1. Define the method to return the result of the validator function. You can pass this as a parameter to the validator, since the function is an extension on EditText, so this is the instance that the method is called on:
internal fun EditText.validateWith
        (passIcon: Drawable?, failIcon: Drawable?, 
         validator: (TextView) -> Boolean): Boolean {
    return validator(this)
  1. In the validateWith() method, call setCompoundDrawablesWithIntrinsicBounds(), passing in null for the top, left, and bottom drawables, and using the if/else syntax with the passed in validator function to select either the pass or fail drawable:
setCompoundDrawablesWithIntrinsicBounds(null, null,
            if (validator(this)) passIcon else failIcon, null)
  1. Back in the ContactsActivity, in the afterTextChanged() method, remove all three calls to setCompoundDrawablesWithIntrinsicBounds().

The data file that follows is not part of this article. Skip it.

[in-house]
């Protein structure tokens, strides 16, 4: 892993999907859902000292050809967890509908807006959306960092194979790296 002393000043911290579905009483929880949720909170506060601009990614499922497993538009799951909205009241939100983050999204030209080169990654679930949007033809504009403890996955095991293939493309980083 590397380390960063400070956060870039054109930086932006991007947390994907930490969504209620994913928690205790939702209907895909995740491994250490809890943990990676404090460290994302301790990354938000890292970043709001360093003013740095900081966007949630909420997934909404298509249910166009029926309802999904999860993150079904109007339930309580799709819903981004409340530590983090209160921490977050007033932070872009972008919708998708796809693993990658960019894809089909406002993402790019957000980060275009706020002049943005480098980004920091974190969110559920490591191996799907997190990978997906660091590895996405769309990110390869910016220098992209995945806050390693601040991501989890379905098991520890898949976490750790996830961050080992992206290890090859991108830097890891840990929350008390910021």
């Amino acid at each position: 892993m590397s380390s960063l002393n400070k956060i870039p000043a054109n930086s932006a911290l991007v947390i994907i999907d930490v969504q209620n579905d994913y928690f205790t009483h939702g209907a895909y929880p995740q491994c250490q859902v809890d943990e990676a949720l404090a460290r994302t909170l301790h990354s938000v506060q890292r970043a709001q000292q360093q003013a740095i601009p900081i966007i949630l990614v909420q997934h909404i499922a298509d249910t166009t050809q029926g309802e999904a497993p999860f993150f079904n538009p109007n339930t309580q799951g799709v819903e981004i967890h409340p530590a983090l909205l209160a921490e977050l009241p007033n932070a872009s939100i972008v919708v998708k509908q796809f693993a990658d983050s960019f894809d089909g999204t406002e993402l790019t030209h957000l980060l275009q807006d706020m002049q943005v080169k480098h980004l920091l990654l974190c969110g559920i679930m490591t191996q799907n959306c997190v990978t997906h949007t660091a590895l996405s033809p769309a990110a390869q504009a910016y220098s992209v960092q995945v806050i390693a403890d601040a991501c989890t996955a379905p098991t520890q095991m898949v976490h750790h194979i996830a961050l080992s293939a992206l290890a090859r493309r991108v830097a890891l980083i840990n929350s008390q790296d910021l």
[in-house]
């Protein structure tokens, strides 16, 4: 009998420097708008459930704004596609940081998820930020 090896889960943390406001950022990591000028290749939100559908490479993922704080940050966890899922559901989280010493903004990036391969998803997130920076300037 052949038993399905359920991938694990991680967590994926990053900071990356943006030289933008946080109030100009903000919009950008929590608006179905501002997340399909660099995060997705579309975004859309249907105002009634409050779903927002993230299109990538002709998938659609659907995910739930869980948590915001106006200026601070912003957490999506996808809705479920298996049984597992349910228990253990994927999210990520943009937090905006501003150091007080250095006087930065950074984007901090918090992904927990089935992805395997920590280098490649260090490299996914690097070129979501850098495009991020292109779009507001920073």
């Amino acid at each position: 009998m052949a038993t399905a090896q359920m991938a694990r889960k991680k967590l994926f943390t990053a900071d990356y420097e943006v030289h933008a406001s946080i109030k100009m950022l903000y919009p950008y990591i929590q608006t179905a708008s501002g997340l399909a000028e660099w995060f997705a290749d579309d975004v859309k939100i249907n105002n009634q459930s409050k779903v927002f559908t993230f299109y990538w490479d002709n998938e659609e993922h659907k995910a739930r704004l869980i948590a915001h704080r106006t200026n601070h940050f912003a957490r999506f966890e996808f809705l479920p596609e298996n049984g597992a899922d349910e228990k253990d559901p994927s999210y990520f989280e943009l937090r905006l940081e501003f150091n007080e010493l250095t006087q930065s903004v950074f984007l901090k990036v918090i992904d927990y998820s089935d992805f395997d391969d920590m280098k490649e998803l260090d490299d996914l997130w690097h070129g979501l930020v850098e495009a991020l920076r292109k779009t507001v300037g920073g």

2. Change the assignment of the mEntryValid variable to call validateWith() on all three EditTexts, passing in the pass and fail icons, as well as the appropriate validator:
mEntryValid = mFirstNameEdit.validateWith(passIcon, failIcon, notEmpty) and
        mLastNameEdit.validateWith(passIcon, failIcon, notEmpty) and
        mEmailEdit.validateWith(passIcon, failIcon, isEmail)

You can take this one step further by changing the type of notEmpty and isEmail lambda expression to be extensions of the TextView class, rather than passing in an instance of TextView. This way, inside the lambda expression, you are a member the of TextView instance and can therefore call TextView methods and properties without referencing the instance at all.

  1. Change the notEmpty and isEmail type declaration to be an extension of TextView and remove the parameter. Remove the it parameter reference, and use the text property directly:
val notEmpty: TextView.() -> Boolean = { text.isNotEmpty() }
val isEmail: TextView.() -> Boolean = { Patterns.EMAIL_ADDRESS.matcher(text).matches() }
  1. In the validateWith() method in the Extensions.kt file, make the third parameter (the validator function) extend the TextView type rather than have it passed in, and remove the this parameter inside the validator method call:
internal fun EditText.validateWith(passIcon: Drawable?,